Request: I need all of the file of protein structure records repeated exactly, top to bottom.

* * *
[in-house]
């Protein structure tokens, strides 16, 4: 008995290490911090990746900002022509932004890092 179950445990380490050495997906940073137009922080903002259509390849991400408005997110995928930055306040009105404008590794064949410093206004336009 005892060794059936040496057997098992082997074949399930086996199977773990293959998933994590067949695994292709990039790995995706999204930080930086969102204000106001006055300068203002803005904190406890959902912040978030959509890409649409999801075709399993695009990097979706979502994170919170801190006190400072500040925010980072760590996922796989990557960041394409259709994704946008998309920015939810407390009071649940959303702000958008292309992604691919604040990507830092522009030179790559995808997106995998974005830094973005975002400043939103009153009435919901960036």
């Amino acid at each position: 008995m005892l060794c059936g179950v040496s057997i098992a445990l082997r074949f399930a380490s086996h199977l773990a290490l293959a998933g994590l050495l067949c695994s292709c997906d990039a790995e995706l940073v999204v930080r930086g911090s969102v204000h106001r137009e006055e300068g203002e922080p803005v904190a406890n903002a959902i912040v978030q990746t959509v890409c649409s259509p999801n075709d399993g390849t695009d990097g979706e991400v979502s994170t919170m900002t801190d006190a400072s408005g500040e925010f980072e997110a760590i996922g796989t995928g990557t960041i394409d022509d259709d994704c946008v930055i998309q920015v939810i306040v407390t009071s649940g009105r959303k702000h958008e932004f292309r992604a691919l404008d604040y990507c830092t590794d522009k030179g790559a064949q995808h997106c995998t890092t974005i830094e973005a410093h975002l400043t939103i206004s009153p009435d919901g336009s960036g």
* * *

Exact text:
[in-house]
């Protein structure tokens, strides 16, 4: 008995290490911090990746900002022509932004890092 179950445990380490050495997906940073137009922080903002259509390849991400408005997110995928930055306040009105404008590794064949410093206004336009 005892060794059936040496057997098992082997074949399930086996199977773990293959998933994590067949695994292709990039790995995706999204930080930086969102204000106001006055300068203002803005904190406890959902912040978030959509890409649409999801075709399993695009990097979706979502994170919170801190006190400072500040925010980072760590996922796989990557960041394409259709994704946008998309920015939810407390009071649940959303702000958008292309992604691919604040990507830092522009030179790559995808997106995998974005830094973005975002400043939103009153009435919901960036």
């Amino acid at each position: 008995m005892l060794c059936g179950v040496s057997i098992a445990l082997r074949f399930a380490s086996h199977l773990a290490l293959a998933g994590l050495l067949c695994s292709c997906d990039a790995e995706l940073v999204v930080r930086g911090s969102v204000h106001r137009e006055e300068g203002e922080p803005v904190a406890n903002a959902i912040v978030q990746t959509v890409c649409s259509p999801n075709d399993g390849t695009d990097g979706e991400v979502s994170t919170m900002t801190d006190a400072s408005g500040e925010f980072e997110a760590i996922g796989t995928g990557t960041i394409d022509d259709d994704c946008v930055i998309q920015v939810i306040v407390t009071s649940g009105r959303k702000h958008e932004f292309r992604a691919l404008d604040y990507c830092t590794d522009k030179g790559a064949q995808h997106c995998t890092t974005i830094e973005a410093h975002l400043t939103i206004s009153p009435d919901g336009s960036g």